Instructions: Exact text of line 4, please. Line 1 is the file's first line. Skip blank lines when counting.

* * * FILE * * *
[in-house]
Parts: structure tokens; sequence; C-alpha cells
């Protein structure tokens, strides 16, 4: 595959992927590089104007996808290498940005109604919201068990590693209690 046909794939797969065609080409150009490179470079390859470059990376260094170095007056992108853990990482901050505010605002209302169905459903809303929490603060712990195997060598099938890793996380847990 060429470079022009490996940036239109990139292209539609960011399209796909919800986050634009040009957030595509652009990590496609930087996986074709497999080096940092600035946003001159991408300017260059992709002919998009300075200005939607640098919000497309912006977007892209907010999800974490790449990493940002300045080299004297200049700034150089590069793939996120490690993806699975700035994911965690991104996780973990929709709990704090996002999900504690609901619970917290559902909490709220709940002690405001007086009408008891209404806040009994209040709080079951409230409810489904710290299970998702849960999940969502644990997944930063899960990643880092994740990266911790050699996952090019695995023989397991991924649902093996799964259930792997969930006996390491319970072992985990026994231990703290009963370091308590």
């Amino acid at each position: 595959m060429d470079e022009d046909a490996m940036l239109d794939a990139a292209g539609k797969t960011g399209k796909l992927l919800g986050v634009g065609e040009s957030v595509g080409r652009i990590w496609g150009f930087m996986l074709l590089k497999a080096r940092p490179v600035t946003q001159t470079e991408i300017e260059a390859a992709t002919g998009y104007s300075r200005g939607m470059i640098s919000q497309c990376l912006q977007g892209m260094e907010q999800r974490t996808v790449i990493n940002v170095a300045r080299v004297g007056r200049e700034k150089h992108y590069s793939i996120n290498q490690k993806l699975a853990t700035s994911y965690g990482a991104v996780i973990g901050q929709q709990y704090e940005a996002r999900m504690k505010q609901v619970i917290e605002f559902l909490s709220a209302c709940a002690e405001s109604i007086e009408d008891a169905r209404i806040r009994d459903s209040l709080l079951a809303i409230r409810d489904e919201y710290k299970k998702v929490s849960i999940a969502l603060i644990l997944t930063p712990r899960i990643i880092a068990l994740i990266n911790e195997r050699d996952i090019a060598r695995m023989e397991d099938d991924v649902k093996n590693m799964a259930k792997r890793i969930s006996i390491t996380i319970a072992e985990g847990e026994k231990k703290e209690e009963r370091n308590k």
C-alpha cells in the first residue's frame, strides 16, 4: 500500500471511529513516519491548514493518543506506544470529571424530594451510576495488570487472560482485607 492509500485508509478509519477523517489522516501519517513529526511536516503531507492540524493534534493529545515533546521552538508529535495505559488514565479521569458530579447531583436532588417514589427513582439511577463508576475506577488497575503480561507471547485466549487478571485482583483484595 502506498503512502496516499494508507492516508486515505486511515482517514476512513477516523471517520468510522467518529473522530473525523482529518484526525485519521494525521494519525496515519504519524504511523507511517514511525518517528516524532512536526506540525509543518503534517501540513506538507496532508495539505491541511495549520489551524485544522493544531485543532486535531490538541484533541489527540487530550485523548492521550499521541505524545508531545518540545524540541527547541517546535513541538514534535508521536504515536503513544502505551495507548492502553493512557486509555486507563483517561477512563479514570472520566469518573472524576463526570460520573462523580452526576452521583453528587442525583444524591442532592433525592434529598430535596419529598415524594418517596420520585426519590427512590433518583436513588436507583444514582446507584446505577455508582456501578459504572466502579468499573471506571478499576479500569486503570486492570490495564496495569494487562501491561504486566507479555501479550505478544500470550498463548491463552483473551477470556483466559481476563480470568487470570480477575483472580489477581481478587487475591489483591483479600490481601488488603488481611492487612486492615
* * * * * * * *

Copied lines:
């Amino acid at each position: 595959m060429d470079e022009d046909a490996m940036l239109d794939a990139a292209g539609k797969t960011g399209k796909l992927l919800g986050v634009g065609e040009s957030v595509g080409r652009i990590w496609g150009f930087m996986l074709l590089k497999a080096r940092p490179v600035t946003q001159t470079e991408i300017e260059a390859a992709t002919g998009y104007s300075r200005g939607m470059i640098s919000q497309c990376l912006q977007g892209m260094e907010q999800r974490t996808v790449i990493n940002v170095a300045r080299v004297g007056r200049e700034k150089h992108y590069s793939i996120n290498q490690k993806l699975a853990t700035s994911y965690g990482a991104v996780i973990g901050q929709q709990y704090e940005a996002r999900m504690k505010q609901v619970i917290e605002f559902l909490s709220a209302c709940a002690e405001s109604i007086e009408d008891a169905r209404i806040r009994d459903s209040l709080l079951a809303i409230r409810d489904e919201y710290k299970k998702v929490s849960i999940a969502l603060i644990l997944t930063p712990r899960i990643i880092a068990l994740i990266n911790e195997r050699d996952i090019a060598r695995m023989e397991d099938d991924v649902k093996n590693m799964a259930k792997r890793i969930s006996i390491t996380i319970a072992e985990g847990e026994k231990k703290e209690e009963r370091n308590k």